As we solemnly enter into this most sacred of weeks of our liturgical calendar, I am reminded that this is not only one of the most holy of times for Christians, but with the observance of Passover beginning at sundown this evening, I am aware of the significance that this week has for many of us throughout the world.
As an art teacher and as a person who has spent a great deal of time looking at the relationship that art, in particular painting, has with the surrounding world, I suppose it just makes sense that I should spend this week, this most solemn of weeks, Holy week, looking through that same lens—the lens of art.
I’ve made mention before, in my little “about me” section, that I have a love of Renaissance art, with the emphasis being on the early end of the Renaissance spectrum. Whereas the works of the great masters such as Michelangelo, Leonardo, Raphael, Botticelli—–the larger than life Italian masters I love so much— are indeed beautiful to behold with their use of dark and light– chiaroscuro, the use of extreme perspective in relationship to foreshortening, the beautiful depiction of the human body with emphasis on tone and muscle mass, the beautiful layering and translucent application of color—striking and stunning to those of us who view their works today–for me, however, it is the Medieval works of the Middle Ages that best captures my appreciation as well as imagination.
I don’t know if it is because of the strikingly simplistic style, the often austere subject matter or the mere fact that these artists and artisans were doing the best they knew how to do with the limited knowledge of building, perspective, science, travel and medicine of their day. From the precision of the illuminated manuscript to the muraled frescos of a monastery’s wall, my attention is most captivated by this most mysterious time of our human history.
We are discovering that the Dark Ages, as this time is most often referred, is not so dark after all. I think our oh so modern minds feel compelled to consider those who went before us always as “less than.” They are “less than” in their overall wealth of knowledge. We must not be so arrogant in our thinking as it will be, at some unknown point in the future, that another generation will look upon us and our limited knowledge as just that, “less than.” Therefore categorizing us as lacking, limited, ignorant and simple.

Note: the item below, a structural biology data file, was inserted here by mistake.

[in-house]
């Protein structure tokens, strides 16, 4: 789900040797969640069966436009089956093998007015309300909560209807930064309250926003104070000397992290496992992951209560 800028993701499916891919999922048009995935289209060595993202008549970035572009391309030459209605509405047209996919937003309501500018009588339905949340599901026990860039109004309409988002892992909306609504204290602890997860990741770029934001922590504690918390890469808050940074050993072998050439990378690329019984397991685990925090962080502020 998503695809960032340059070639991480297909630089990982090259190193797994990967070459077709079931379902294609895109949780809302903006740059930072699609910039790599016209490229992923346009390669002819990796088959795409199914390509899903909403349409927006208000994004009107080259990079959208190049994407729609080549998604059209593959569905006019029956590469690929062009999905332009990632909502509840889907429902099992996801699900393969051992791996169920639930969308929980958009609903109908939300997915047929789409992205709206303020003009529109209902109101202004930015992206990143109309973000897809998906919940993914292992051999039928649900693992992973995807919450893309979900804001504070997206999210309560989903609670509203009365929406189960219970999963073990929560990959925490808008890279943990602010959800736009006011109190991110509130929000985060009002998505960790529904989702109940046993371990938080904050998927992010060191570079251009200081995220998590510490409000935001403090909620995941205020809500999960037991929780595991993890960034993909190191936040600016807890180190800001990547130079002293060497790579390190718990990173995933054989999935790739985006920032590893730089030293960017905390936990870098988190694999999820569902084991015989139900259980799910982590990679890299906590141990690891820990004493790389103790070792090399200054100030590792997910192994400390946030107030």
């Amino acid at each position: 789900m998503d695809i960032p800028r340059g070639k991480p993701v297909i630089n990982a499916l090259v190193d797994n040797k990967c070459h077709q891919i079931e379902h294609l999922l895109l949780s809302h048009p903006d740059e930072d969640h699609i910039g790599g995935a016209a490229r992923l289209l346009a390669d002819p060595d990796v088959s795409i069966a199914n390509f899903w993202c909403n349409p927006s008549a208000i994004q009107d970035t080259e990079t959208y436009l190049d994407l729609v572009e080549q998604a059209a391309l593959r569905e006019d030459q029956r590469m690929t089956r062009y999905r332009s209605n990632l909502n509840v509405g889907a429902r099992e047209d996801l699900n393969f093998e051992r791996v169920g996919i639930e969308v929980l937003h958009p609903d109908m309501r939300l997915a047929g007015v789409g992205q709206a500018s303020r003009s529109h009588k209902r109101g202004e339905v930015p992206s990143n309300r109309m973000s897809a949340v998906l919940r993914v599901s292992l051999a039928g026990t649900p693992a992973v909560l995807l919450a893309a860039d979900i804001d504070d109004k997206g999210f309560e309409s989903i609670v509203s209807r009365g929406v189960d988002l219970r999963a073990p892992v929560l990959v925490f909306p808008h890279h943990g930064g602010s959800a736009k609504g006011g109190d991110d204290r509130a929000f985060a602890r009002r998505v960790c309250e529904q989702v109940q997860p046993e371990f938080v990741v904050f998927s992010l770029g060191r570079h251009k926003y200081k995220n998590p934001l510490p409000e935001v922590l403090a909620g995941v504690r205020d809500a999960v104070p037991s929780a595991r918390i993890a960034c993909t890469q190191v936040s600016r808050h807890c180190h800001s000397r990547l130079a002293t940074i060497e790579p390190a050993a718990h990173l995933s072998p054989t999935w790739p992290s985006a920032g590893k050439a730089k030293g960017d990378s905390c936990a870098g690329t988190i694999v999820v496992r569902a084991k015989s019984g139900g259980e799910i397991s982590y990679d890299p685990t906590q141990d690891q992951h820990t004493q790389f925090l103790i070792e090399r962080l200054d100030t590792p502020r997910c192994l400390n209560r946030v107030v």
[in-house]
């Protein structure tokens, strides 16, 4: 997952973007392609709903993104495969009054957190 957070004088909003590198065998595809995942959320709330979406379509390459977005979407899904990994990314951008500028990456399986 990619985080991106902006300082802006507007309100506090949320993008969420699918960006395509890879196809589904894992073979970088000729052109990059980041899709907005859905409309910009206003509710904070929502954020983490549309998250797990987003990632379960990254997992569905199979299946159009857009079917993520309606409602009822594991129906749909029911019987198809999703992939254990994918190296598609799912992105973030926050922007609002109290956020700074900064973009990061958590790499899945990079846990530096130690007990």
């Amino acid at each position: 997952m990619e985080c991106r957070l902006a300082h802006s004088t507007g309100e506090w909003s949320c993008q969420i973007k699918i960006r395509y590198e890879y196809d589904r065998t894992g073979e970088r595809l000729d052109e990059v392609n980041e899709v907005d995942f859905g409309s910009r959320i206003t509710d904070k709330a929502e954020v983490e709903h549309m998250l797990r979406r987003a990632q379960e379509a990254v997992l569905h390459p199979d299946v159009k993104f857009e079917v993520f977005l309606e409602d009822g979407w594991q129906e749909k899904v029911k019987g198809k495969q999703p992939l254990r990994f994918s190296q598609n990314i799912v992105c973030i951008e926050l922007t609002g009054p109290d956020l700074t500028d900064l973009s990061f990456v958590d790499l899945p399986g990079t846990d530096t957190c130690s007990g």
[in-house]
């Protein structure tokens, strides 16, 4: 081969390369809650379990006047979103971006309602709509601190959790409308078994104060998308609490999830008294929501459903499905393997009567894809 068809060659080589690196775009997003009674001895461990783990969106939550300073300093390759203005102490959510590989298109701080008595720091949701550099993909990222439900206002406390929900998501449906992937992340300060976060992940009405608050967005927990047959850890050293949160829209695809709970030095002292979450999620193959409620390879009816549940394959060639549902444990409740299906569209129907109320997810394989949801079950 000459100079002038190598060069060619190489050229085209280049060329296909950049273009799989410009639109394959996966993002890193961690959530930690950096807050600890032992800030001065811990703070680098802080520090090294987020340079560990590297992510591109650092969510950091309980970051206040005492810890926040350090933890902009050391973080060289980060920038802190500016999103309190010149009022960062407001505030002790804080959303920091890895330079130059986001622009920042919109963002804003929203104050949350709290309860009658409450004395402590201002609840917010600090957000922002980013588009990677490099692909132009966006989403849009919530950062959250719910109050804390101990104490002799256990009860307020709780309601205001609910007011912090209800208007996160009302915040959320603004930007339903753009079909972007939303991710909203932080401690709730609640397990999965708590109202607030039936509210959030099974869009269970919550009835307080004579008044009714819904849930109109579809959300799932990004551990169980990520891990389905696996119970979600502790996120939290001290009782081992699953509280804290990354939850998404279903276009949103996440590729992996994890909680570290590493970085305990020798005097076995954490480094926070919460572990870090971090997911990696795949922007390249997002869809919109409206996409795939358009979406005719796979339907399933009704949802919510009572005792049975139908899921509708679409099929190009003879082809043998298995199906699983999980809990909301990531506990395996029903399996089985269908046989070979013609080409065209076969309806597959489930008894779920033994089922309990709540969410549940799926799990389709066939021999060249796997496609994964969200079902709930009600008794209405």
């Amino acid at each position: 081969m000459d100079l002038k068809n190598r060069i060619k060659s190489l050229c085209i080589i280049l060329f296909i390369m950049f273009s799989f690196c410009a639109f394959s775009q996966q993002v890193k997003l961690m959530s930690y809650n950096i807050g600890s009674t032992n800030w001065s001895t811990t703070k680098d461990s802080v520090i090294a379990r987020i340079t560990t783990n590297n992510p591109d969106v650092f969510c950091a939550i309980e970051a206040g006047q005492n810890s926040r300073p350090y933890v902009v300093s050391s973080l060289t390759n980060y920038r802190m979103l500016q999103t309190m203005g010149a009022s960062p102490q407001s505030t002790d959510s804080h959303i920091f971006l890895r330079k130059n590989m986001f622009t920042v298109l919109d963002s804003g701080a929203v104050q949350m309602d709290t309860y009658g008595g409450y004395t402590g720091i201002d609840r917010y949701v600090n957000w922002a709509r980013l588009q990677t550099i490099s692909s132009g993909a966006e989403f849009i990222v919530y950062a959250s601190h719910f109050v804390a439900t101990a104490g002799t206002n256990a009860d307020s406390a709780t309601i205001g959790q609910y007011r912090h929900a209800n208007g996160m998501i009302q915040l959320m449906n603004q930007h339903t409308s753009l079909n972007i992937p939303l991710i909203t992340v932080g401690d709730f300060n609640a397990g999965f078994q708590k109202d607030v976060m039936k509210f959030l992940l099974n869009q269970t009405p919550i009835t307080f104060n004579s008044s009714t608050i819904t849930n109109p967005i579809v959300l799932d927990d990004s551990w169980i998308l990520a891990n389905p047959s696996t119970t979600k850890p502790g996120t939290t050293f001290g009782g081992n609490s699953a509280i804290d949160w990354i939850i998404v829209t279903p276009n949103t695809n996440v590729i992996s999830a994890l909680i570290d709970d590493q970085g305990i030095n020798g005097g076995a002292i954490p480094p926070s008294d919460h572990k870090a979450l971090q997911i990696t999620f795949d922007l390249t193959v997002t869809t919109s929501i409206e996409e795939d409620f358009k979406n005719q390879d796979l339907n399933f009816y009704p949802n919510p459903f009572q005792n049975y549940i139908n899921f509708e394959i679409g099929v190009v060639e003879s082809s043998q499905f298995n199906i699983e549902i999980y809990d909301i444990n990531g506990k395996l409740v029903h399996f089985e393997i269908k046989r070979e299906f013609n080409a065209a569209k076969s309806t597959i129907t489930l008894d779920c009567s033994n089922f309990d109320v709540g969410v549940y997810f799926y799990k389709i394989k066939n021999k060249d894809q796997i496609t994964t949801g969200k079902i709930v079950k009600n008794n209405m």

There is beauty in the simple as well as in the complex. It is just a matter of how one chooses to “see” what it is one is viewing. If one chooses arrogance for the manner in which to view previous generations, using the current world as the be all to end all gauge, then anything and everything other than the immediate will be “less than. That is unfortunate. The current generation is what it is, in large part, due to the myriad of previous generations. The building of knowledge is scaffolding and layering of first learned, with next learned, continuing on to a continuum of learning.
We have a tendency of looking back on previous generations and their accomplishments with a prejudice based on our current knowledge. That is often a shame as it prevents one from a deep appreciation for the wonders discovered and practiced in such public forums. What appears flat, static and “immature” to us, the modern viewer, was once considered new, vibrant and complicated. It’s all a matter of one’s perspective. It is my hope that as we take this limited look back, and it is important that we do look back, that we will empty our thoughts of our prejudices based on our current knowledge and allow the due appreciation and joy these early builders, painters, sculptors—artists and artisans deserve.
When studying art history most of us have a very small and limited exposure to the actual art we are exploring. So often our exposure is limited to a picture in a textbook, a reproduced poster, a pixilated digital image on a tablet, computer screen, smart board, or television screen. These are basically two-dimensional images of a two dimensional subject. The connection between viewer and, in this case, the artwork, is seemingly one-dimensional—meaning limited. It is all flat and most often the emotion involved is flat.
Every once in a while it is a picture that we view, usually as a child or impressionable learner, which captures the imagination. Perhaps it was an illustration by N.C. Wyeth from the story Treasure Island that drove us on a lifelong quest to one day seek out a tropical beach or to explore the wooden ships of days gone by. Perhaps it was the illustrations of Gustave Doré in Dante’s Inferno, which gave us our most tangible view of Heaven and Hell. For the most part, however, we do not make the emotional connection when viewing a piece of art in such a limited capacity such as that of a book or screen.